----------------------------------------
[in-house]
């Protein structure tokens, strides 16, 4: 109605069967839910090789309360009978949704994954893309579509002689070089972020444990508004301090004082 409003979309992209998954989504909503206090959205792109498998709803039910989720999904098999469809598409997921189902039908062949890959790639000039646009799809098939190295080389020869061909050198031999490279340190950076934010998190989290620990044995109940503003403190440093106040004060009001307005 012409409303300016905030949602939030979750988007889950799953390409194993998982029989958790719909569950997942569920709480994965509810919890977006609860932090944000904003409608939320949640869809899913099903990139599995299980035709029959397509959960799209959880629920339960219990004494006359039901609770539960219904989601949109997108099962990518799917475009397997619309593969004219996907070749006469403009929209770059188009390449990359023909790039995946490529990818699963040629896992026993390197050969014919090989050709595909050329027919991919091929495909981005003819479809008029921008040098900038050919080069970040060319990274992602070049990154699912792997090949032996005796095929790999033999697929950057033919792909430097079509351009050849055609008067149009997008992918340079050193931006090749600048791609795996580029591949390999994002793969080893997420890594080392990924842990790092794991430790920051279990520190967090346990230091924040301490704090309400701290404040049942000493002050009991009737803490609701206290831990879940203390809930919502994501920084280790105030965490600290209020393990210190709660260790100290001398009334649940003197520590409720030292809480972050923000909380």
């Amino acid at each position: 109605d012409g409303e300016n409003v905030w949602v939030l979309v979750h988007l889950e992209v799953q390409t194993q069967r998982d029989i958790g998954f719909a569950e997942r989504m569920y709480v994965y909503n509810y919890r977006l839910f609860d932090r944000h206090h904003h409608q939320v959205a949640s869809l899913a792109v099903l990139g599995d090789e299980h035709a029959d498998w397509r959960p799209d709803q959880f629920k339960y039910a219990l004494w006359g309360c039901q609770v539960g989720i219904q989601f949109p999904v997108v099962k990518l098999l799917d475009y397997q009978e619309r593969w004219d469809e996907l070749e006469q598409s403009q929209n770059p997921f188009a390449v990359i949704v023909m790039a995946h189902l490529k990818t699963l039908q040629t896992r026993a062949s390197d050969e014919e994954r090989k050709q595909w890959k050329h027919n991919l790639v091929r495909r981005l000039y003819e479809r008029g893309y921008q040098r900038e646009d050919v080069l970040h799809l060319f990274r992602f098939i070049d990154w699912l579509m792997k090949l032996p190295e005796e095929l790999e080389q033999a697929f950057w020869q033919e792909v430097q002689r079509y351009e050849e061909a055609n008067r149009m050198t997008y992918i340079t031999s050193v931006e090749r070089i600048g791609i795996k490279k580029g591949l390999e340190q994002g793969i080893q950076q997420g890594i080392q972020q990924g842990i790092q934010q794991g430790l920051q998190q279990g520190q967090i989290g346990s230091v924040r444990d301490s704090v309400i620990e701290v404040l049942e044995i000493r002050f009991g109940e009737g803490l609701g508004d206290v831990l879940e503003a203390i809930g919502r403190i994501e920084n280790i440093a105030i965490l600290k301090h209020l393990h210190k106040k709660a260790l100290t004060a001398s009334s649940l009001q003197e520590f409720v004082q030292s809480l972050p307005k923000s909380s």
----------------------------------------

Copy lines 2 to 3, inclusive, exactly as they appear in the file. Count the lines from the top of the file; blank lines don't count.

């Protein structure tokens, strides 16, 4: 109605069967839910090789309360009978949704994954893309579509002689070089972020444990508004301090004082 409003979309992209998954989504909503206090959205792109498998709803039910989720999904098999469809598409997921189902039908062949890959790639000039646009799809098939190295080389020869061909050198031999490279340190950076934010998190989290620990044995109940503003403190440093106040004060009001307005 012409409303300016905030949602939030979750988007889950799953390409194993998982029989958790719909569950997942569920709480994965509810919890977006609860932090944000904003409608939320949640869809899913099903990139599995299980035709029959397509959960799209959880629920339960219990004494006359039901609770539960219904989601949109997108099962990518799917475009397997619309593969004219996907070749006469403009929209770059188009390449990359023909790039995946490529990818699963040629896992026993390197050969014919090989050709595909050329027919991919091929495909981005003819479809008029921008040098900038050919080069970040060319990274992602070049990154699912792997090949032996005796095929790999033999697929950057033919792909430097079509351009050849055609008067149009997008992918340079050193931006090749600048791609795996580029591949390999994002793969080893997420890594080392990924842990790092794991430790920051279990520190967090346990230091924040301490704090309400701290404040049942000493002050009991009737803490609701206290831990879940203390809930919502994501920084280790105030965490600290209020393990210190709660260790100290001398009334649940003197520590409720030292809480972050923000909380």
């Amino acid at each position: 109605d012409g409303e300016n409003v905030w949602v939030l979309v979750h988007l889950e992209v799953q390409t194993q069967r998982d029989i958790g998954f719909a569950e997942r989504m569920y709480v994965y909503n509810y919890r977006l839910f609860d932090r944000h206090h904003h409608q939320v959205a949640s869809l899913a792109v099903l990139g599995d090789e299980h035709a029959d498998w397509r959960p799209d709803q959880f629920k339960y039910a219990l004494w006359g309360c039901q609770v539960g989720i219904q989601f949109p999904v997108v099962k990518l098999l799917d475009y397997q009978e619309r593969w004219d469809e996907l070749e006469q598409s403009q929209n770059p997921f188009a390449v990359i949704v023909m790039a995946h189902l490529k990818t699963l039908q040629t896992r026993a062949s390197d050969e014919e994954r090989k050709q595909w890959k050329h027919n991919l790639v091929r495909r981005l000039y003819e479809r008029g893309y921008q040098r900038e646009d050919v080069l970040h799809l060319f990274r992602f098939i070049d990154w699912l579509m792997k090949l032996p190295e005796e095929l790999e080389q033999a697929f950057w020869q033919e792909v430097q002689r079509y351009e050849e061909a055609n008067r149009m050198t997008y992918i340079t031999s050193v931006e090749r070089i600048g791609i795996k490279k580029g591949l390999e340190q994002g793969i080893q950076q997420g890594i080392q972020q990924g842990i790092q934010q794991g430790l920051q998190q279990g520190q967090i989290g346990s230091v924040r444990d301490s704090v309400i620990e701290v404040l049942e044995i000493r002050f009991g109940e009737g803490l609701g508004d206290v831990l879940e503003a203390i809930g919502r403190i994501e920084n280790i440093a105030i965490l600290k301090h209020l393990h210190k106040k709660a260790l100290t004060a001398s009334s649940l009001q003197e520590f409720v004082q030292s809480l972050p307005k923000s909380s």